FERROUS METALS: TURKEY’S ECONOMIC PROBLEMS IMPACTING PRICES

Business-matter2

The Chinese government’s decision to suspend the issuing of inspection certificates for the month up to June 4 will cost US exporters an estimated US$ 400 million as well as a further US$ 100 million associated with market value and shipment diversions to other destinations such as India and South Korea, said Interim President Tom Bird of Chiho Environmental Group in China, during the latest BIR Ferrous Division meeting.

While ferrous scrap trading conditions had been largely “favourable” since the previous divisional meeting in Delhi last October, trade disputes have put many recyclers in a “precarious” position, he said in Barcelona on May 29. Europe has not been immune to problems, with “far more stringent inspection protocols leading to confusion and shipment delays”.

At the same time, the world’s leading importer of ferrous scrap, Turkey, has been encountering “very difficult” economic conditions, including the devaluation of its currency, and prices have headed lower as a result. According to Ferrous Division board member Frank Heukeshoven of TSR Recycling GmbH & Co. KG in Germany, Turkish sales of rebar have been slower both domestically and in the export market. George Adams of US-based SA Recycling expected scrap prices to soften further for June, at least in part because Turkey has not been in a position to buy its normal volumes.

Although demand for construction steel was likely to remain strong both before and beyond the 2020 Olympic Games in Tokyo, Japanese scrap price movements were likely to be “sideways” at best in the near future because of all the uncertainties affecting the market, said Hisatoshi Kojo of Metz Corporation. As for the India, Zain Nathani of Nathani Group anticipated that ferrous scrap imports into the region would rise “substantially” this year amid “vibrant” steel demand.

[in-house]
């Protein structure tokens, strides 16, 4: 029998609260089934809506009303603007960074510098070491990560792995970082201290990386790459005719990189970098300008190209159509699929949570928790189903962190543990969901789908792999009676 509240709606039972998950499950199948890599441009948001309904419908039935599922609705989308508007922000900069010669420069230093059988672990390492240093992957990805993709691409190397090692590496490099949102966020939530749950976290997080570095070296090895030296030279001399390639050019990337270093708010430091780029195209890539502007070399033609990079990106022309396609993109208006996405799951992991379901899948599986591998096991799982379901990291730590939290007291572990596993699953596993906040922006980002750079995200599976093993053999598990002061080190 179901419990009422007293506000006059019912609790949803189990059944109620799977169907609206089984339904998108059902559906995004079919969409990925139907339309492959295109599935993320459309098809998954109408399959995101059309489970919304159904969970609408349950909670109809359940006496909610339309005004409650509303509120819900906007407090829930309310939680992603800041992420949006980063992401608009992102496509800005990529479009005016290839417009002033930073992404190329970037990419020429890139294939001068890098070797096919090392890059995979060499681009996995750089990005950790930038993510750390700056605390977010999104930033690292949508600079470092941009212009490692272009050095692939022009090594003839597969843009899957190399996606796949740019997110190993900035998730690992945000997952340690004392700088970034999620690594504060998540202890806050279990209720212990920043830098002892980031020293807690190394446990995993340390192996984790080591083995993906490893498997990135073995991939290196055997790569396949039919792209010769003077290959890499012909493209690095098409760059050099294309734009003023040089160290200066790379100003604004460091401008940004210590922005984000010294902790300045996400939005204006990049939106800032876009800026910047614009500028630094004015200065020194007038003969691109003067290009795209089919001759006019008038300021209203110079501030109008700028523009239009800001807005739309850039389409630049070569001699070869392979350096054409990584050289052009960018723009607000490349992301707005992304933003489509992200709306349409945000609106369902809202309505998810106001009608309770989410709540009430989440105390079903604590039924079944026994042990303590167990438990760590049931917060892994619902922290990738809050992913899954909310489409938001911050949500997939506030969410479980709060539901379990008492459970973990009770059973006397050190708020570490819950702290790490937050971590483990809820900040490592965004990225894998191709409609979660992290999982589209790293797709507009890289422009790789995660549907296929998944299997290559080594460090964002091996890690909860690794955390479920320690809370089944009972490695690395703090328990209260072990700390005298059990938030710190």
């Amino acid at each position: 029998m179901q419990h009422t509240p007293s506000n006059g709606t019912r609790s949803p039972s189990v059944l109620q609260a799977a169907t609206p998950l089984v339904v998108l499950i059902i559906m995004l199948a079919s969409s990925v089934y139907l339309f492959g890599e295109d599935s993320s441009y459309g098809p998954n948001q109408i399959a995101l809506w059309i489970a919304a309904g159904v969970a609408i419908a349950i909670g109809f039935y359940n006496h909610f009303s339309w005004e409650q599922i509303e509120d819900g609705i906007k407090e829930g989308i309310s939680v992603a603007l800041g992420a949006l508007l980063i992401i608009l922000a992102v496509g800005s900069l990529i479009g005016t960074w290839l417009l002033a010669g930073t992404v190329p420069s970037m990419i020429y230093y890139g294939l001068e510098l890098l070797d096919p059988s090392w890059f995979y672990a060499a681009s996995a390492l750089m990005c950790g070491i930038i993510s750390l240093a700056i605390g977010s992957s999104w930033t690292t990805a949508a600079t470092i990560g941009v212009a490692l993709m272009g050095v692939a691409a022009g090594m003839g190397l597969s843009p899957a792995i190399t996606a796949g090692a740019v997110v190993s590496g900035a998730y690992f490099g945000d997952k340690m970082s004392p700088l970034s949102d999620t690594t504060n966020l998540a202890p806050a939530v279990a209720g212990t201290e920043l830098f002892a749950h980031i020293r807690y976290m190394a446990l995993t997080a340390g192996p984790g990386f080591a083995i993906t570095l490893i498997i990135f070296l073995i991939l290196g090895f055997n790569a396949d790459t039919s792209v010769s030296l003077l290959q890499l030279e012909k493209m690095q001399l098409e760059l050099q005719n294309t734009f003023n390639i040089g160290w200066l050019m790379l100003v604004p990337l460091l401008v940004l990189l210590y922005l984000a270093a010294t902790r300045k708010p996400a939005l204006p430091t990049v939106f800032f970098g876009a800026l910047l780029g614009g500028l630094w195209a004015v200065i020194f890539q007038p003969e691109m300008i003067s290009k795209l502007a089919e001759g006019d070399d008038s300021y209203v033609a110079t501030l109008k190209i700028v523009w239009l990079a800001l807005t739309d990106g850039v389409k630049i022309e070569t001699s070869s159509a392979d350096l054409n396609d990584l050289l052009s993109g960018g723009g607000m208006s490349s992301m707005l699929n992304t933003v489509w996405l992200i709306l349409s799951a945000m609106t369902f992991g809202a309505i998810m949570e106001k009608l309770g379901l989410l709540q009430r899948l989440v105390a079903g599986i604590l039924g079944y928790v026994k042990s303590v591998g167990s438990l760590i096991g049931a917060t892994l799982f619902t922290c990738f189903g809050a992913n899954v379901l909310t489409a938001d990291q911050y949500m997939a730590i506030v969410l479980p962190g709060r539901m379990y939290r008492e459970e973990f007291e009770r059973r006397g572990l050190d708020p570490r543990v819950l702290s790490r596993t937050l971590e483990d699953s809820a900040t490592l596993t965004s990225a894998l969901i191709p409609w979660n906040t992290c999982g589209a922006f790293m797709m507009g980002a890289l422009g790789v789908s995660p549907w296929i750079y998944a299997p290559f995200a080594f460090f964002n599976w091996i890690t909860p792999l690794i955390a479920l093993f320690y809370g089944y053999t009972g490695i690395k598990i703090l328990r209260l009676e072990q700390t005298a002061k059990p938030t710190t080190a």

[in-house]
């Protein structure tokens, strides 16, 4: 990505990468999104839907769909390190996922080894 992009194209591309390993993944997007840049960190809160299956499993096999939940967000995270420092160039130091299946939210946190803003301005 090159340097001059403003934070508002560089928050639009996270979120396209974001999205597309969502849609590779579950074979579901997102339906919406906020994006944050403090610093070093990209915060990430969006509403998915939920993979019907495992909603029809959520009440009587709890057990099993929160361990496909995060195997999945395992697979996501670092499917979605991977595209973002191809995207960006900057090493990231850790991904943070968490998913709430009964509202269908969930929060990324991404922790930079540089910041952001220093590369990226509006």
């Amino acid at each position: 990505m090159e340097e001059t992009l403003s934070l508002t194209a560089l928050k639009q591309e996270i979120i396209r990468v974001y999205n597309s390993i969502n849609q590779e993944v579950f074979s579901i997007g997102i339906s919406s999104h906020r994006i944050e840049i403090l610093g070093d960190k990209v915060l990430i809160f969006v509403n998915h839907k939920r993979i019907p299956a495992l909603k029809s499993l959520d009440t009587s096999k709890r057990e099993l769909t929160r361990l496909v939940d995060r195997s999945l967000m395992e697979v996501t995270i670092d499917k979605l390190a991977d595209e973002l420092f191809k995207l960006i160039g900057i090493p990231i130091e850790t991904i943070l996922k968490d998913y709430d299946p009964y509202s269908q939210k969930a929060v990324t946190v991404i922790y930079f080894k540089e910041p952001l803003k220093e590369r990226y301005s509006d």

In delivering the ninth edition of “World Steel Recycling in Figures”, the BIR Ferrous Division’s Statistics Advisor Rolf Willeke highlighted growth last year in both world crude steel output and global steel scrap use, with China consuming more scrap than any other country with its total of 147.9 million tonnes. Earlier, Adams said China had installed or was in the process of installing 130 new shredders since the beginning of 2017, taking the country’s overall tally to more than 200. In the future, he added, China could need as many as 500 shredders.

On the same topic, Willeke observed in his statistical update: “Electric furnace production accounted for 6.5 percent of China’s overall steel production in 2017 but this figure is expected to climb over the coming years. As a result, further investments in steel scrap processing are planned, especially in shredder capacity.” He also noted that, worldwide, the global increase in basic oxygen furnace production last year (+2.3% to 1.228 billion tonnes) was eclipsed by growth in electric furnace production (+8% to around 445 million tonnes). “This is very positive for steel scrap use,” he added.

Jason Schenker, founder and president of US-based commodity and financial research firm Prestige Economics, delivered a typically entertaining guest presentation to the Ferrous Division meeting. At the same time, Schenker had a number of serious messages for his audience. For instance, he underlined the need for the recycling industry to take full account of technological changes and predicted a significant increase in automation within scrap operations, potentially including driverless trucks and scrap-carrying drones. “We are beyond the point where you can be ignorant of technology,” he remarked.

Special Supplement

Latest News

Email *